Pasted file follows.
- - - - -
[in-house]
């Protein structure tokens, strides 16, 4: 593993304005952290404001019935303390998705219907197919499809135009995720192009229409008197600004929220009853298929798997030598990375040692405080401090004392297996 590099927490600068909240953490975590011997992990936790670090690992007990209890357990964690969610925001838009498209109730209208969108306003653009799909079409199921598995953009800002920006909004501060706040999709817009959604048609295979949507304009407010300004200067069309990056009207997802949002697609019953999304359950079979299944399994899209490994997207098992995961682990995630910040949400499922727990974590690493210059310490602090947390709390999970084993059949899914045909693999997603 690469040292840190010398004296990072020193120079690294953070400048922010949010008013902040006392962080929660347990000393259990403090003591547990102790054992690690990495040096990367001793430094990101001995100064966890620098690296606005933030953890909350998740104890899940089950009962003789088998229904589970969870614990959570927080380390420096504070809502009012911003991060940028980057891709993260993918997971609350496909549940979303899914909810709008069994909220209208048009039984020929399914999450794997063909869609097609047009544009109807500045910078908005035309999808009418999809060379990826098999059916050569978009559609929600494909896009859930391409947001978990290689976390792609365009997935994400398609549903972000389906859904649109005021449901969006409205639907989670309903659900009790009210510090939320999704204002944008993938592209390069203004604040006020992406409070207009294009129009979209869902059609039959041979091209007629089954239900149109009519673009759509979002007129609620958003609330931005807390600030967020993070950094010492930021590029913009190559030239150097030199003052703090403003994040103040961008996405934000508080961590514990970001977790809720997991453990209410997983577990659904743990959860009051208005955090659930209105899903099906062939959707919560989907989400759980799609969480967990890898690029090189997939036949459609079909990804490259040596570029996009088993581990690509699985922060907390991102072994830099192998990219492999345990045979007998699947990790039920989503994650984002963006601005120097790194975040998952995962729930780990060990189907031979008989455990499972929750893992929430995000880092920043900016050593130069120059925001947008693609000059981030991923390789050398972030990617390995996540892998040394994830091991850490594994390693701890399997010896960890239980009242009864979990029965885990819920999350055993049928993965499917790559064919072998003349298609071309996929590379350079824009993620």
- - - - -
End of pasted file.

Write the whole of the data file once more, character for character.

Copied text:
[in-house]
């Protein structure tokens, strides 16, 4: 593993304005952290404001019935303390998705219907197919499809135009995720192009229409008197600004929220009853298929798997030598990375040692405080401090004392297996 590099927490600068909240953490975590011997992990936790670090690992007990209890357990964690969610925001838009498209109730209208969108306003653009799909079409199921598995953009800002920006909004501060706040999709817009959604048609295979949507304009407010300004200067069309990056009207997802949002697609019953999304359950079979299944399994899209490994997207098992995961682990995630910040949400499922727990974590690493210059310490602090947390709390999970084993059949899914045909693999997603 690469040292840190010398004296990072020193120079690294953070400048922010949010008013902040006392962080929660347990000393259990403090003591547990102790054992690690990495040096990367001793430094990101001995100064966890620098690296606005933030953890909350998740104890899940089950009962003789088998229904589970969870614990959570927080380390420096504070809502009012911003991060940028980057891709993260993918997971609350496909549940979303899914909810709008069994909220209208048009039984020929399914999450794997063909869609097609047009544009109807500045910078908005035309999808009418999809060379990826098999059916050569978009559609929600494909896009859930391409947001978990290689976390792609365009997935994400398609549903972000389906859904649109005021449901969006409205639907989670309903659900009790009210510090939320999704204002944008993938592209390069203004604040006020992406409070207009294009129009979209869902059609039959041979091209007629089954239900149109009519673009759509979002007129609620958003609330931005807390600030967020993070950094010492930021590029913009190559030239150097030199003052703090403003994040103040961008996405934000508080961590514990970001977790809720997991453990209410997983577990659904743990959860009051208005955090659930209105899903099906062939959707919560989907989400759980799609969480967990890898690029090189997939036949459609079909990804490259040596570029996009088993581990690509699985922060907390991102072994830099192998990219492999345990045979007998699947990790039920989503994650984002963006601005120097790194975040998952995962729930780990060990189907031979008989455990499972929750893992929430995000880092920043900016050593130069120059925001947008693609000059981030991923390789050398972030990617390995996540892998040394994830091991850490594994390693701890399997010896960890239980009242009864979990029965885990819920999350055993049928993965499917790559064919072998003349298609071309996929590379350079824009993620």